Don't Pack a Pest: Let's Keep Agricultural Pests Out of Oregon!

Insect and disease pests are a major threat to Oregon's agriculture. Food and agricultural products that are shipped in personal care packages or brought in airline passenger luggage can carry unwanted insects and disease pests into Oregon. A handful of federal and state partners are spreading the message to international travelers that you should always declare food, plants, and agricultural items to U.S. Customs and Border Protection and "Don't Pack a Pest" (DPAP). The DPAP campaign has an international reach and is coordinated at the national level by United States Department of Agriculture.

For Oregon's part, check out our recently released "Don't Pack a Pest" brochure on the OISC DPAP Campaign Page. A print version of this brochure has been distributed at the Portland International Airport and at various International Student Offices at Oregon Universities & Colleges.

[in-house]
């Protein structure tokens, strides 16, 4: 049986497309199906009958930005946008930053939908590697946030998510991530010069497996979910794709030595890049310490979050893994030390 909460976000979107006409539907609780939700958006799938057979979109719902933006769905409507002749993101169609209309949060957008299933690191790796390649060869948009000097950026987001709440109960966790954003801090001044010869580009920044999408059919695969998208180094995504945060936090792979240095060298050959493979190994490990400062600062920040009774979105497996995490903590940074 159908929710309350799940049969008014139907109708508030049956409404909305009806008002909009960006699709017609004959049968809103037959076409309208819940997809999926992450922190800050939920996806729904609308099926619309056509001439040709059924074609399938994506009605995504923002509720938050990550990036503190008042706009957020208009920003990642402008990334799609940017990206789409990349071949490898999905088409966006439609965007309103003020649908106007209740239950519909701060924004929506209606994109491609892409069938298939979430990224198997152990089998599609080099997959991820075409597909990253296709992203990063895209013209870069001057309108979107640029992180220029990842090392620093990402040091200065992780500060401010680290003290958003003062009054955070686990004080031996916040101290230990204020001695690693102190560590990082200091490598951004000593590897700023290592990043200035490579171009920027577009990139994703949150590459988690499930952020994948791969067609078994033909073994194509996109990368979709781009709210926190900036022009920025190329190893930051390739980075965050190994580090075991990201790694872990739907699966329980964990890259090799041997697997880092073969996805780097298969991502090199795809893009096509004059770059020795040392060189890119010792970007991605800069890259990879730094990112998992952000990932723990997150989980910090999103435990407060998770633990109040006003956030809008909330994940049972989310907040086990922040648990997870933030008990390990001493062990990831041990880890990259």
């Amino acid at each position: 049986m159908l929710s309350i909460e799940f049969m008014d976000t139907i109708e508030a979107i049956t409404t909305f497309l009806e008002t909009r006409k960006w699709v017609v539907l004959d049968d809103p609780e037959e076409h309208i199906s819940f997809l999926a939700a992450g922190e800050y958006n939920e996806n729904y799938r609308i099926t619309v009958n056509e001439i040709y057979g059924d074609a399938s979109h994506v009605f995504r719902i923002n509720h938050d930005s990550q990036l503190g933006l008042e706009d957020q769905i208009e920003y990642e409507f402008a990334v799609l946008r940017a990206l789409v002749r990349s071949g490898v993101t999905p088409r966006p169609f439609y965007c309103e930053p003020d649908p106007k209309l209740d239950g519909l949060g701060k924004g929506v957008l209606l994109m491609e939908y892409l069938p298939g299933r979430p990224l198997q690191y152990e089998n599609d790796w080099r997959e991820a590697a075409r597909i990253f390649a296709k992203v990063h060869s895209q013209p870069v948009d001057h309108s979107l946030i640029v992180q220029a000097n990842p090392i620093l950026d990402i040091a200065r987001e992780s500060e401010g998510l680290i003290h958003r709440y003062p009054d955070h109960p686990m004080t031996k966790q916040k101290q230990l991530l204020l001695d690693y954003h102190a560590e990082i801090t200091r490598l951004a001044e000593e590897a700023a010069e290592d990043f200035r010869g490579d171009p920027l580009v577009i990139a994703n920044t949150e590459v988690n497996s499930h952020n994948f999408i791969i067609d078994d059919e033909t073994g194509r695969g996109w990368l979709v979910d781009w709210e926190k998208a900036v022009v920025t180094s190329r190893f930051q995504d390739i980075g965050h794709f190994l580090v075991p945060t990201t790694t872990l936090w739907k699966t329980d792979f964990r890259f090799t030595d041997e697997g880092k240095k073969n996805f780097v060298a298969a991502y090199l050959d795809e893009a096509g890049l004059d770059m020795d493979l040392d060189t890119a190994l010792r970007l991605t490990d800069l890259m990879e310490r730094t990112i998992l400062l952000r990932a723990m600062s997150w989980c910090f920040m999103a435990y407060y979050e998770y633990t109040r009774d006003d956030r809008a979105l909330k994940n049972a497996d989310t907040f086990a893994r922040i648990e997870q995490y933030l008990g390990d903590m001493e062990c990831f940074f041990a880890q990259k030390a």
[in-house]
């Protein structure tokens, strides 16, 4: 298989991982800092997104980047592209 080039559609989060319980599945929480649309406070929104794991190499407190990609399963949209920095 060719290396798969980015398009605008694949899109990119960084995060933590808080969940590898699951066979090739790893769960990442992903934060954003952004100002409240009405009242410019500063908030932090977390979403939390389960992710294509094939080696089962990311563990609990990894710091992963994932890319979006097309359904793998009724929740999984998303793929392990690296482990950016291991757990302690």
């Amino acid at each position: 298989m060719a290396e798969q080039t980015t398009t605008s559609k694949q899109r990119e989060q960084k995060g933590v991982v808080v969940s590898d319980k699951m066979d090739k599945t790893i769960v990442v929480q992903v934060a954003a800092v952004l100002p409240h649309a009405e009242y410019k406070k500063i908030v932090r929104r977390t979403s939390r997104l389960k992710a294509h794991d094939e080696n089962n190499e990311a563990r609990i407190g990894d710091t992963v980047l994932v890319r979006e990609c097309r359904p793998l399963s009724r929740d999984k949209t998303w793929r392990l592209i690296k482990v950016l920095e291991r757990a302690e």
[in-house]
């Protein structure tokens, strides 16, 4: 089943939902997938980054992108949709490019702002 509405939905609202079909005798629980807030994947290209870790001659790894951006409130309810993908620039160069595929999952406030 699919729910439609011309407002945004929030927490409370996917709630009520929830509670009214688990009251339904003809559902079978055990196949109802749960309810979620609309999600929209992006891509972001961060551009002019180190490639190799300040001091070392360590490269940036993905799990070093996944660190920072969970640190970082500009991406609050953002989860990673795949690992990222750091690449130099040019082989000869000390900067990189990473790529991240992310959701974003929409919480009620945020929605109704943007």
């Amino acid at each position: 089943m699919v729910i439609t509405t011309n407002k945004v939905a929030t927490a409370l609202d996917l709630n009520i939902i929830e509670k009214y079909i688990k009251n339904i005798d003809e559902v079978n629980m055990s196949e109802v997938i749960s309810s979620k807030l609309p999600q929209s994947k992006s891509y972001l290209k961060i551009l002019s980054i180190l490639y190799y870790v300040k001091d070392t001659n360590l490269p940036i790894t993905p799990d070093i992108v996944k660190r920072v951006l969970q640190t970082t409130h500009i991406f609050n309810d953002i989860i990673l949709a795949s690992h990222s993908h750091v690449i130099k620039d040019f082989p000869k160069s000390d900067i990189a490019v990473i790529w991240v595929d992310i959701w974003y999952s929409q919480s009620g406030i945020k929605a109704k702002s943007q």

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 Photo Credit: California Department of Food and Agriculture.

Photo Credit: California Department of Food and Agriculture.

Image on the right is of Khapra beetle larva on grain kernel. The Khapra Beetle (Trogoderma granarium) is one of the world’s most destructive pests of stored grain products and seeds. Previous U.S. detections of this tiny beetle have required massive, long-term and costly control and eradication efforts. Established infestations are difficult to control because the beetle can survive without food for long periods, requires little moisture, hides in tiny cracks and crevices, and is relatively resistant to many insecticides and fumigants (From USDA APHIS). 

 Oregon-based DPAP partners meeting with Northwest Oregon International Educators.Photo Credit: Kayla Martin

Oregon-based DPAP partners meeting with Northwest Oregon International Educators.Photo Credit: Kayla Martin

Are you part of an academic institution? Learn more about what it means to be a DPAP Education and Research Partner with Oregon Sea Grant.

Have questions about the program or our outreach materials? Contact the OISC coordinator at: coordinator@oregoninvasivespeciescouncil.org.